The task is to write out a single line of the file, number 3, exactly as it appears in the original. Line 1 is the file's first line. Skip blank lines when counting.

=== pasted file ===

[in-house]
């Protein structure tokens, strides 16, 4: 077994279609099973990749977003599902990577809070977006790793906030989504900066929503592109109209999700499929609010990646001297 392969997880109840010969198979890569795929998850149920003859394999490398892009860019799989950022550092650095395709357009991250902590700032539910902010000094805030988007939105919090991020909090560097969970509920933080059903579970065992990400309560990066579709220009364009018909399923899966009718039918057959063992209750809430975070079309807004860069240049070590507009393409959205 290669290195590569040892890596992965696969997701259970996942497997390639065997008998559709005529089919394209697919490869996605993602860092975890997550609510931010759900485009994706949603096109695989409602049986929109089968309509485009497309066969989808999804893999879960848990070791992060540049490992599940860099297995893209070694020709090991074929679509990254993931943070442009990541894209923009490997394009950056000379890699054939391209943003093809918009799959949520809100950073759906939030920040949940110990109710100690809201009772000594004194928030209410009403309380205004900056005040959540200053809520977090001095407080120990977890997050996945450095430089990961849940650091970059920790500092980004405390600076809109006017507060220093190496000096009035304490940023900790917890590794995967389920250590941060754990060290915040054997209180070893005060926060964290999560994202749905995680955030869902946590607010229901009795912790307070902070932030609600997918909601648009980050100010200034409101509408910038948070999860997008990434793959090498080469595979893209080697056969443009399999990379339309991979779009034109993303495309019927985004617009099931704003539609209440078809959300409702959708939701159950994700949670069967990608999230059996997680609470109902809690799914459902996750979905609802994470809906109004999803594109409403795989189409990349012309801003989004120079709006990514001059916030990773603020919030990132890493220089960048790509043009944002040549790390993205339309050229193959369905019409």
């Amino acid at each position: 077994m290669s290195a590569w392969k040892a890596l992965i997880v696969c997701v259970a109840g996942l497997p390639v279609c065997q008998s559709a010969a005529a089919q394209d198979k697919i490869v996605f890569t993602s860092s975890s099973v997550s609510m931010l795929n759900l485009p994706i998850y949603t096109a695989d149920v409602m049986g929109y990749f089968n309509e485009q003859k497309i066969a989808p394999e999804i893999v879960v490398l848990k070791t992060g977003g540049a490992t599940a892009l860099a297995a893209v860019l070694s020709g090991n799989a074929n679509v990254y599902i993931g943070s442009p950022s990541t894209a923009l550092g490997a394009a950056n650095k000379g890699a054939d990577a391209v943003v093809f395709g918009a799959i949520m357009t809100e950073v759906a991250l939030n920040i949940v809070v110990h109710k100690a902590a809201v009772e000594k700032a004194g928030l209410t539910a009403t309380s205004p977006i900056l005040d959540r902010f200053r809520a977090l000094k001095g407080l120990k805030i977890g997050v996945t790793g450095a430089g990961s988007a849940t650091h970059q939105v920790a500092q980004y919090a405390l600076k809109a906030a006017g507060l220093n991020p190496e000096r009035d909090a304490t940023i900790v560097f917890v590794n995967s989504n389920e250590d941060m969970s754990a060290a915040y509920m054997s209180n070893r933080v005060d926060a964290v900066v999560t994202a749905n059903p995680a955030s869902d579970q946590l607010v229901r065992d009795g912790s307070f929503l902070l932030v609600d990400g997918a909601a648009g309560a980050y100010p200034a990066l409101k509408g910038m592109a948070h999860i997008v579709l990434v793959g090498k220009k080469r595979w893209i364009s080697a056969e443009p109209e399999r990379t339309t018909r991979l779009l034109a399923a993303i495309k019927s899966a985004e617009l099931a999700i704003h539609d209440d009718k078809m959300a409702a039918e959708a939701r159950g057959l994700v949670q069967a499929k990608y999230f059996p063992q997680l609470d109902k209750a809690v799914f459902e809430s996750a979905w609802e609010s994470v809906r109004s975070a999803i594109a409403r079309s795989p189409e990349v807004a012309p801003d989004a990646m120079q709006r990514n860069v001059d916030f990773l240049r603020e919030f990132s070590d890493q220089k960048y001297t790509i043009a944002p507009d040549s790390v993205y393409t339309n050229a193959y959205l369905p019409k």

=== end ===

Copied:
């Amino acid at each position: 077994m290669s290195a590569w392969k040892a890596l992965i997880v696969c997701v259970a109840g996942l497997p390639v279609c065997q008998s559709a010969a005529a089919q394209d198979k697919i490869v996605f890569t993602s860092s975890s099973v997550s609510m931010l795929n759900l485009p994706i998850y949603t096109a695989d149920v409602m049986g929109y990749f089968n309509e485009q003859k497309i066969a989808p394999e999804i893999v879960v490398l848990k070791t992060g977003g540049a490992t599940a892009l860099a297995a893209v860019l070694s020709g090991n799989a074929n679509v990254y599902i993931g943070s442009p950022s990541t894209a923009l550092g490997a394009a950056n650095k000379g890699a054939d990577a391209v943003v093809f395709g918009a799959i949520m357009t809100e950073v759906a991250l939030n920040i949940v809070v110990h109710k100690a902590a809201v009772e000594k700032a004194g928030l209410t539910a009403t309380s205004p977006i900056l005040d959540r902010f200053r809520a977090l000094k001095g407080l120990k805030i977890g997050v996945t790793g450095a430089g990961s988007a849940t650091h970059q939105v920790a500092q980004y919090a405390l600076k809109a906030a006017g507060l220093n991020p190496e000096r009035d909090a304490t940023i900790v560097f917890v590794n995967s989504n389920e250590d941060m969970s754990a060290a915040y509920m054997s209180n070893r933080v005060d926060a964290v900066v999560t994202a749905n059903p995680a955030s869902d579970q946590l607010v229901r065992d009795g912790s307070f929503l902070l932030v609600d990400g997918a909601a648009g309560a980050y100010p200034a990066l409101k509408g910038m592109a948070h999860i997008v579709l990434v793959g090498k220009k080469r595979w893209i364009s080697a056969e443009p109209e399999r990379t339309t018909r991979l779009l034109a399923a993303i495309k019927s899966a985004e617009l099931a999700i704003h539609d209440d009718k078809m959300a409702a039918e959708a939701r159950g057959l994700v949670q069967a499929k990608y999230f059996p063992q997680l609470d109902k209750a809690v799914f459902e809430s996750a979905w609802e609010s994470v809906r109004s975070a999803i594109a409403r079309s795989p189409e990349v807004a012309p801003d989004a990646m120079q709006r990514n860069v001059d916030f990773l240049r603020e919030f990132s070590d890493q220089k960048y001297t790509i043009a944002p507009d040549s790390v993205y393409t339309n050229a193959y959205l369905p019409k």